Updated: Dec 30, 2022
New York is one of my favorite places. It is the antithesis to my love of the outdoors, but I love to visit for a hit of great food and art. When my wife was expecting our first child we were fortunate to visit and attend the Macy's Thanksgiving Day Parade with my parents and some family friends. I walked down and staked out a prime spot at the corner of Bryant Park and laid a huge wool blanket down around 6 am. Before I knew it 9 o'clock rolled around and suddenly 100 strangers were standing all over my blanket. Well, the parade was wonderful. Afterwards, I threw the blanket in a plastic bag and into the suitcase and enjoyed my time in the city.
When we arrived home I put the blanket in the wash thinking, I'll wash it and all will be fine. Not! Glory Hallelujah! The stench of New York street funk would gag a nurse when water hit the wool! I suppose it was a mixture of vomit from New Years Eve 1978 and Fudgesicle juice from the kids next to us during the parade along with many other decade old traces of street dirt too heinous to name that had permeated the blanket.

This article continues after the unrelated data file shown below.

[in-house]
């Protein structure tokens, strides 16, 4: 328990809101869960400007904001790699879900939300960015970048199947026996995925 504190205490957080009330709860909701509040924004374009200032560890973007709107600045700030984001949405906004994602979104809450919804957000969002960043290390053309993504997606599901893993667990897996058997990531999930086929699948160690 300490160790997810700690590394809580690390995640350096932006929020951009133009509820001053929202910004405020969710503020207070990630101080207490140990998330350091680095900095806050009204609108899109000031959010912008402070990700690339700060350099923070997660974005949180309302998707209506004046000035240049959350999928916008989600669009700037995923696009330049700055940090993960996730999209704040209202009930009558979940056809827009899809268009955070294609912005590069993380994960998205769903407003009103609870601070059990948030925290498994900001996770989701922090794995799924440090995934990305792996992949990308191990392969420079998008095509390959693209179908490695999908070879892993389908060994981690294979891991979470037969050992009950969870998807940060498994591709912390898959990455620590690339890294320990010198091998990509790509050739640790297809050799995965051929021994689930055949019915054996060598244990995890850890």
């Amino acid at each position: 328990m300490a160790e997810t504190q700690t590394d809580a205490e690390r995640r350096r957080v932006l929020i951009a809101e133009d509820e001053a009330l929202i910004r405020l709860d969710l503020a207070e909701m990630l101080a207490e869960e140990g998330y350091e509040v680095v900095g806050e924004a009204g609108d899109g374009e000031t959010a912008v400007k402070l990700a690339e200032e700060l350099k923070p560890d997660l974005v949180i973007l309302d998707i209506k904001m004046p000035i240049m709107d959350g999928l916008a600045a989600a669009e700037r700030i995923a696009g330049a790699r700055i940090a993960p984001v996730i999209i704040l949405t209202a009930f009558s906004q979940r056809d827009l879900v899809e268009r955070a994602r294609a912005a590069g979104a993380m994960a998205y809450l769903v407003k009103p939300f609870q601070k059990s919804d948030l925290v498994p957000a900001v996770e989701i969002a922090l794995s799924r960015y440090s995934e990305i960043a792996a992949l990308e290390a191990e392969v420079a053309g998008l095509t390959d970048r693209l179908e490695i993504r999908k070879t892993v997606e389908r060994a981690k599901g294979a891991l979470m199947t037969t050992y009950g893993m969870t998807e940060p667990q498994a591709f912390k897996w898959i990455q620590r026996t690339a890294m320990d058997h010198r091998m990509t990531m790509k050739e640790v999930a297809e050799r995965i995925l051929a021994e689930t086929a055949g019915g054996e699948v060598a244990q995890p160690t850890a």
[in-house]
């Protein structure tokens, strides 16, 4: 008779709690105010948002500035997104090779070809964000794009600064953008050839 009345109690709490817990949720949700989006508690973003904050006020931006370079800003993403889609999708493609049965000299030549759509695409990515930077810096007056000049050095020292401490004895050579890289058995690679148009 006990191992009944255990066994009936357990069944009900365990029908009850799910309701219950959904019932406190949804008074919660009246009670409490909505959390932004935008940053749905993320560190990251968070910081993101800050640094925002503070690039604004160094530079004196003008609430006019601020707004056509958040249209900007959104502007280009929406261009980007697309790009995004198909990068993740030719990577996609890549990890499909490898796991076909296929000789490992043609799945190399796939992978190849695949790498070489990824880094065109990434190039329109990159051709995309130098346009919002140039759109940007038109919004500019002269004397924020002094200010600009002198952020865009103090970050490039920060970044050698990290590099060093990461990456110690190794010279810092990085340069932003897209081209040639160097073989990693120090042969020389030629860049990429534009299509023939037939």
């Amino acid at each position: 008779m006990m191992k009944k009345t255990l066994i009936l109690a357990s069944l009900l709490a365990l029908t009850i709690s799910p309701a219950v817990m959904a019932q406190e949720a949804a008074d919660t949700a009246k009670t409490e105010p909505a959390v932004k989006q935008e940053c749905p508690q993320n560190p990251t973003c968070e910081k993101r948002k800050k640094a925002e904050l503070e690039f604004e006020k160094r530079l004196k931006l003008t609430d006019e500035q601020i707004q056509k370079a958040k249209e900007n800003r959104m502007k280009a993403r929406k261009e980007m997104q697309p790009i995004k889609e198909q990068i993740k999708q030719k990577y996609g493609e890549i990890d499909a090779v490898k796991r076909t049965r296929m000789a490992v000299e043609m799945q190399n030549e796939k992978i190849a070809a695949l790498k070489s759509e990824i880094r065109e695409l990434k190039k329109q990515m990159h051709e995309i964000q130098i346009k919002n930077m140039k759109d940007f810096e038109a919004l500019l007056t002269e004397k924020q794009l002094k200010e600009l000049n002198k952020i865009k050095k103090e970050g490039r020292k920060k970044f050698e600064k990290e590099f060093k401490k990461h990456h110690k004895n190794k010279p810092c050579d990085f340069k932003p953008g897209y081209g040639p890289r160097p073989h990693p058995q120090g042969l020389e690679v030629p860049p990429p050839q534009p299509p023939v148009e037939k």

After repeated washing with Clorox 2, baking soda, detergents and scalding water I figured the blanket would have to be thrown out with the garbage. A friend of mine told me to use simple white vinegar before I disposed of the reeking textile. Her son, an avid athlete, often had smelly clothing that could be used for biological attack. A cup of vinegar in her wash removed all odor. Since then, years after and two sons later, vinegar is my go to for odor problems of all kind. With two boys, you can bet we have them!
For extremely bad cases you can soak a garment for an hour or two in a mixture of water, vinegar and detergent. Anyway, this unlikely house husband urges you to keep a gallon of white vinegar in your laundry cabinet along with your detergent arsenal.